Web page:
Hindemith: Mathis der Maler – Temptation of St. Anthony

This final movement of Mathis Der Maler by Paul Hindemith is an exciting one filled with suspense, aggression, loss, and majesty. The title of this movement (“Temptation of St. Anthony”) illustrates one of the panels of the Isenheim Altarpiece (1515) and suggests a certain storyline. In this case, however, I have chosen to make up my own. Though much of Classical music was written for various events, or to tell a specific story (this is called programmatic music), a listener’s experience of the music does not have to be limited to the piece’s subject. Even vocal music can invoke different meanings from what the lyrics suggest.

The story this music tells me is one of heroes, sinister villains, battle, defeat and triumph.

The introduction begins with many stops and starts, like an approaching thunderstorm. This clip depicts flashes of lightning and thunder.

Shortly after, there is a sinister sounding theme that is repeated many times in this movement. The picture I get is of the villain arriving on the scene, hell-bent on our hero’s destruction. And for some reason, I picture him riding a chariot. I suppose it is because of the driving rhythmic pattern, something Hindemith is well known for.

I have memories of my clarinet teacher in my undergraduate, Dan Silver, making absolutely sure that I didn’t cheat this rhythm, but made it exact: the dotted-eighth sixteenth. Can you hear the “dot da-dot da-dot da-dot da-dot” in the background?

As I imagine this battle progressing, one side of the conflict scores some pretty big blows. These come in the form of lethal punches or stabbings. It reminds me of the music in one of my favorite comedies of all time, The Princess Bride, when the six-fingered man stabs Inigo Montoya during an epic sword fight.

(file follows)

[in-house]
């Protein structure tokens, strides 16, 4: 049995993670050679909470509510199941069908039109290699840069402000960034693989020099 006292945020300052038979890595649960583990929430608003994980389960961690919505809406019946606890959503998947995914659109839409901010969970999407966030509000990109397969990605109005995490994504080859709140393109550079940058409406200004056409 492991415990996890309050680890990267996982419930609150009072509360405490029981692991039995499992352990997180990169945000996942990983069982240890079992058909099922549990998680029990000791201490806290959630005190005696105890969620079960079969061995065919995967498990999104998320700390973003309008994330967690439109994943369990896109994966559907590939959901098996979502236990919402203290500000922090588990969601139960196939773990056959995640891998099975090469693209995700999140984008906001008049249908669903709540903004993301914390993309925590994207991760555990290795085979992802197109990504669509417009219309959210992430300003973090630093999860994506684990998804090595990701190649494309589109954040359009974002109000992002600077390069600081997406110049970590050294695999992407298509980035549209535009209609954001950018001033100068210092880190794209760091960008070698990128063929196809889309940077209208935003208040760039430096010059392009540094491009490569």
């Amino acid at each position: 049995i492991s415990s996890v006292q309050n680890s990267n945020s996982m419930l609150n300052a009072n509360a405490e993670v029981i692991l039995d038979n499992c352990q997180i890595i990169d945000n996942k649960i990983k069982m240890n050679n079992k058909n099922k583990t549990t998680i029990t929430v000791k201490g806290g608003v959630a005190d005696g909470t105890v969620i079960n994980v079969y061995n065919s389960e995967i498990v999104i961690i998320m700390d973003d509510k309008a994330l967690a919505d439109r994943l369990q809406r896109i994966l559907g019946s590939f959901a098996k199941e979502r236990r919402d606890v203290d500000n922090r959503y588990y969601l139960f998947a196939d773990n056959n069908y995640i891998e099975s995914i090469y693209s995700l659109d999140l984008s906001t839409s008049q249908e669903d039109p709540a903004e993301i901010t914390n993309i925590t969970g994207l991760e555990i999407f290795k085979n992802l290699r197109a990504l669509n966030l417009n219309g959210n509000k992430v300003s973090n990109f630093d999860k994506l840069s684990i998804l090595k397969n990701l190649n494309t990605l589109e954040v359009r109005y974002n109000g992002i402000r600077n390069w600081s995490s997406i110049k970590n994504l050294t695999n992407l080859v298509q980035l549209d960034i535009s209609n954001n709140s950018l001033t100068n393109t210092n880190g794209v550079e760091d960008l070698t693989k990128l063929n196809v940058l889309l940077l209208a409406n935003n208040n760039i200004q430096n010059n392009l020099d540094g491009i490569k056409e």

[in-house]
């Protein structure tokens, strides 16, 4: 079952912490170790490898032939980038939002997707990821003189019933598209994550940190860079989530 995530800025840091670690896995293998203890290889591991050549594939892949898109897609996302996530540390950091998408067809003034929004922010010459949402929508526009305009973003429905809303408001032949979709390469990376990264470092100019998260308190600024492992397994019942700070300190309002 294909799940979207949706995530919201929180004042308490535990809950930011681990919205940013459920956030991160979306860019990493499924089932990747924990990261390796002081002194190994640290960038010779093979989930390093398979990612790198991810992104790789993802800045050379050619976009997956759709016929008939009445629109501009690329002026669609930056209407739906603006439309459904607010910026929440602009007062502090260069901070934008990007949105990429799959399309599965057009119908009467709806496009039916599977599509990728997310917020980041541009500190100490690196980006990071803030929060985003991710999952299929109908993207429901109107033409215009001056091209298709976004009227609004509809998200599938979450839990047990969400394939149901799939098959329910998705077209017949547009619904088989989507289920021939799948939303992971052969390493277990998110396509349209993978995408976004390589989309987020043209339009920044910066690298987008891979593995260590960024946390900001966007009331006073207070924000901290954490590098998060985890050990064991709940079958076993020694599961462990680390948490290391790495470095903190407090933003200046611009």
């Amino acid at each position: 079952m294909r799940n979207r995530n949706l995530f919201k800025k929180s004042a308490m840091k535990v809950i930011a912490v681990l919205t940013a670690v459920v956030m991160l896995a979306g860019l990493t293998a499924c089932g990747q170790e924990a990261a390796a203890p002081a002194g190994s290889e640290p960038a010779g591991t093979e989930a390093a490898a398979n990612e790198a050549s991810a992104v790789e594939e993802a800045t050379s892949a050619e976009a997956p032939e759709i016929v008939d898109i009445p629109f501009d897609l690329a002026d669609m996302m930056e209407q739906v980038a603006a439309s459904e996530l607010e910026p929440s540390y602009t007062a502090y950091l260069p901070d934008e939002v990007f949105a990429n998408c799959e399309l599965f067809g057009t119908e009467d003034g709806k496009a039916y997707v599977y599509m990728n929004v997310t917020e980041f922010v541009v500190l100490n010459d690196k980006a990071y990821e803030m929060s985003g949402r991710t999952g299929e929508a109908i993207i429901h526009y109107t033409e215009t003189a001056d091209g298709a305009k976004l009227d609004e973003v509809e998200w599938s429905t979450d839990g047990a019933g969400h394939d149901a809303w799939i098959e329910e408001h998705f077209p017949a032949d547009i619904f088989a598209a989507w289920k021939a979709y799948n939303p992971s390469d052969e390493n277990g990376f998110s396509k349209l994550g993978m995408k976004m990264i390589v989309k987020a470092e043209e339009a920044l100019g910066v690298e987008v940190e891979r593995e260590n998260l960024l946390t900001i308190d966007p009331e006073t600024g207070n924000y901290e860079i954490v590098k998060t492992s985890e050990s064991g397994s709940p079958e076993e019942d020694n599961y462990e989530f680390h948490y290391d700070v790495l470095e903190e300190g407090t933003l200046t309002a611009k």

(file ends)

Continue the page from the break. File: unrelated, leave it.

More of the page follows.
I never got into heavy metal, hardcore punk, or screamo as a teenager, but I do enjoy music that displays pure aggression. I have always appreciated fast, loud, and scary when it comes to symphonic music. I have moods where the more brass and percussion, the better. That is why I am such a big Drum & Bugle Corps junkie. Even within Classical or symphonic music there are moments where the music refuses to be tamed. It takes on a life of its own as a snarling monster, a daredevil, a nuclear explosion, and goes on a murderous rampage. I will be sure to include examples of aggression when I do my series on emotion. Since ‘aggression’ isn’t a direct emotion, I imagine I will call it ‘anger’ or ‘fury’. Fury sounds more dramatic.

This next clip is another great example of mounting aggression. In the chaos, we see our hero revealed at just the right moment to score a major blow on the enemy.

Because of the episodic nature of this movement, I will not take you through each moment in the piece. You should just buy it on Amazon or iTunes or listen to it on Spotify (NEW!)
spotify:track:4KCBEuyDTl2JCx51sjhTSD
There is a slow section that proceeds this minor victory that is more subdued, mournful, and disillusioned. It is an excellent reminder of the fact that people die in wars. That there is a great cost that comes with victory. That there is an undertone of death and loss of innocence.

The end of the piece is a brass fanfare. Hindemith’s orchestration here sounds like a pipe organ. The feel here is grandiose. Majestic. I get the sense that our hero has won the war, returned home victorious, and has been summoned to the king’s throne room to be given the highest honor for bravery.

Thanks for reading about these three unique movements. Help me out – go to Facebook and vote on what I should write about next. I have a couple of ideas and I’d appreciate your input. Also, if you are reading, feel free to leave comments here as well. Thanks!

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